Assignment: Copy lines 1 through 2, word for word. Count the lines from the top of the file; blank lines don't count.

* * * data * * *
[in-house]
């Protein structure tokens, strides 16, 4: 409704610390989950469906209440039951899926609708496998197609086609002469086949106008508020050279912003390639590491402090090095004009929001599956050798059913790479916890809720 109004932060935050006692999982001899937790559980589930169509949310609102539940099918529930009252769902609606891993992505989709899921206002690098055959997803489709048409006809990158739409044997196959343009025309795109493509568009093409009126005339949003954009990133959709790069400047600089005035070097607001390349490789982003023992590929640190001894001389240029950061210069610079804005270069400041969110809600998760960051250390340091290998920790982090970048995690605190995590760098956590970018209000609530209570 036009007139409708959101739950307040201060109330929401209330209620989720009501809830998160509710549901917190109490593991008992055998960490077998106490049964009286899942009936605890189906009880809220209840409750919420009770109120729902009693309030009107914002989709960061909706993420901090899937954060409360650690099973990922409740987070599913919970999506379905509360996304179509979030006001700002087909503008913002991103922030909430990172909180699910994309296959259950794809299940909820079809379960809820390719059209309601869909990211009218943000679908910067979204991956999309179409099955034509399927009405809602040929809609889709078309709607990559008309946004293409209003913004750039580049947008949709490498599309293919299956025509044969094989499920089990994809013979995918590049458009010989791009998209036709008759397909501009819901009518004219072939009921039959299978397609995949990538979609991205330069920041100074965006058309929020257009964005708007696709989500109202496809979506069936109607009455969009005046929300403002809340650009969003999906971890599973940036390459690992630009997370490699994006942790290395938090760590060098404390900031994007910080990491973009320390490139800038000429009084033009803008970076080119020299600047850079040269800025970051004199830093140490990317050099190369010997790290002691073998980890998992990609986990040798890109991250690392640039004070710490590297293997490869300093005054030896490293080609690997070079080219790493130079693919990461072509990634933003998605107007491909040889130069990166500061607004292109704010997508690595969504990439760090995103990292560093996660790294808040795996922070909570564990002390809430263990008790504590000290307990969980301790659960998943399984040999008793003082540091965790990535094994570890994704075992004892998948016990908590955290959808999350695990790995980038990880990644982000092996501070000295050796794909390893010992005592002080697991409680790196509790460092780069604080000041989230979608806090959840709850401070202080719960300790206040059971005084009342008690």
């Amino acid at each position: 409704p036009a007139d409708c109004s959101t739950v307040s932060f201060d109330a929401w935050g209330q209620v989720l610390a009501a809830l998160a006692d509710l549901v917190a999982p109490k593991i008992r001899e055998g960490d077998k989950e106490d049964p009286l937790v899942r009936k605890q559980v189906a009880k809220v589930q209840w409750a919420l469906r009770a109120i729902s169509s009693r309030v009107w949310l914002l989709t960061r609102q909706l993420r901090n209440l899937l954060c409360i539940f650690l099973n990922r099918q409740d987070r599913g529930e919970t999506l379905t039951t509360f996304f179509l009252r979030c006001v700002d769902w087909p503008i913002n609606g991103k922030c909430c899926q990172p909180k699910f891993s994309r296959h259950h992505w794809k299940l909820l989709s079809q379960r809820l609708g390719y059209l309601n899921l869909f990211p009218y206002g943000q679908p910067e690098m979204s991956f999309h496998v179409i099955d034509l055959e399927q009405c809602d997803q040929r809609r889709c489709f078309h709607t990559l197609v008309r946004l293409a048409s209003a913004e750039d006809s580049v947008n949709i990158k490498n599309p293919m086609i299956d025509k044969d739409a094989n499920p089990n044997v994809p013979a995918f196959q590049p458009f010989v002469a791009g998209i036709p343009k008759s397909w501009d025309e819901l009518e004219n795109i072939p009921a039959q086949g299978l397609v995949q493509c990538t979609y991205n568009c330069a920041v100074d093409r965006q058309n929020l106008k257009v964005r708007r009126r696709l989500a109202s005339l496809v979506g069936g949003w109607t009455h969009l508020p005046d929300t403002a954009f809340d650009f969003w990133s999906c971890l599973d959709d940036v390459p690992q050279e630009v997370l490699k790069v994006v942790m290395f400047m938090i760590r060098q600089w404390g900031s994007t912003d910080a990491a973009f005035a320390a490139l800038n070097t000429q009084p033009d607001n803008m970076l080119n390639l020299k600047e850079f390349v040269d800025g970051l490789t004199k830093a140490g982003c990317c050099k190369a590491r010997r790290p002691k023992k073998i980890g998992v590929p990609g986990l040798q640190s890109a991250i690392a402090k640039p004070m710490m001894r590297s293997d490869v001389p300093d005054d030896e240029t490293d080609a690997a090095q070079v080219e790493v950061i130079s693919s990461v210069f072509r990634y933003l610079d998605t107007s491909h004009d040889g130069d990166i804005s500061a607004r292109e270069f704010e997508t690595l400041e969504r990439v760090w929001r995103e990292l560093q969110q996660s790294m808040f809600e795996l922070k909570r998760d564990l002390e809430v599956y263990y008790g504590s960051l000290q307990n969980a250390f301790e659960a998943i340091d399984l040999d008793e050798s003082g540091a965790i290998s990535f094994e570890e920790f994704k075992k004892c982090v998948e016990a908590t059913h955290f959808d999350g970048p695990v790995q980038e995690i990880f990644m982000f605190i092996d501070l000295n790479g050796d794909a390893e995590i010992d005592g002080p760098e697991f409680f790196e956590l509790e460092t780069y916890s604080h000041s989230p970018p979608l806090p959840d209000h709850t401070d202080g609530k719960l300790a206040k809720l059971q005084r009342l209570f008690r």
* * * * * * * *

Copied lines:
[in-house]
């Protein structure tokens, strides 16, 4: 409704610390989950469906209440039951899926609708496998197609086609002469086949106008508020050279912003390639590491402090090095004009929001599956050798059913790479916890809720 109004932060935050006692999982001899937790559980589930169509949310609102539940099918529930009252769902609606891993992505989709899921206002690098055959997803489709048409006809990158739409044997196959343009025309795109493509568009093409009126005339949003954009990133959709790069400047600089005035070097607001390349490789982003023992590929640190001894001389240029950061210069610079804005270069400041969110809600998760960051250390340091290998920790982090970048995690605190995590760098956590970018209000609530209570 036009007139409708959101739950307040201060109330929401209330209620989720009501809830998160509710549901917190109490593991008992055998960490077998106490049964009286899942009936605890189906009880809220209840409750919420009770109120729902009693309030009107914002989709960061909706993420901090899937954060409360650690099973990922409740987070599913919970999506379905509360996304179509979030006001700002087909503008913002991103922030909430990172909180699910994309296959259950794809299940909820079809379960809820390719059209309601869909990211009218943000679908910067979204991956999309179409099955034509399927009405809602040929809609889709078309709607990559008309946004293409209003913004750039580049947008949709490498599309293919299956025509044969094989499920089990994809013979995918590049458009010989791009998209036709008759397909501009819901009518004219072939009921039959299978397609995949990538979609991205330069920041100074965006058309929020257009964005708007696709989500109202496809979506069936109607009455969009005046929300403002809340650009969003999906971890599973940036390459690992630009997370490699994006942790290395938090760590060098404390900031994007910080990491973009320390490139800038000429009084033009803008970076080119020299600047850079040269800025970051004199830093140490990317050099190369010997790290002691073998980890998992990609986990040798890109991250690392640039004070710490590297293997490869300093005054030896490293080609690997070079080219790493130079693919990461072509990634933003998605107007491909040889130069990166500061607004292109704010997508690595969504990439760090995103990292560093996660790294808040795996922070909570564990002390809430263990008790504590000290307990969980301790659960998943399984040999008793003082540091965790990535094994570890994704075992004892998948016990908590955290959808999350695990790995980038990880990644982000092996501070000295050796794909390893010992005592002080697991409680790196509790460092780069604080000041989230979608806090959840709850401070202080719960300790206040059971005084009342008690």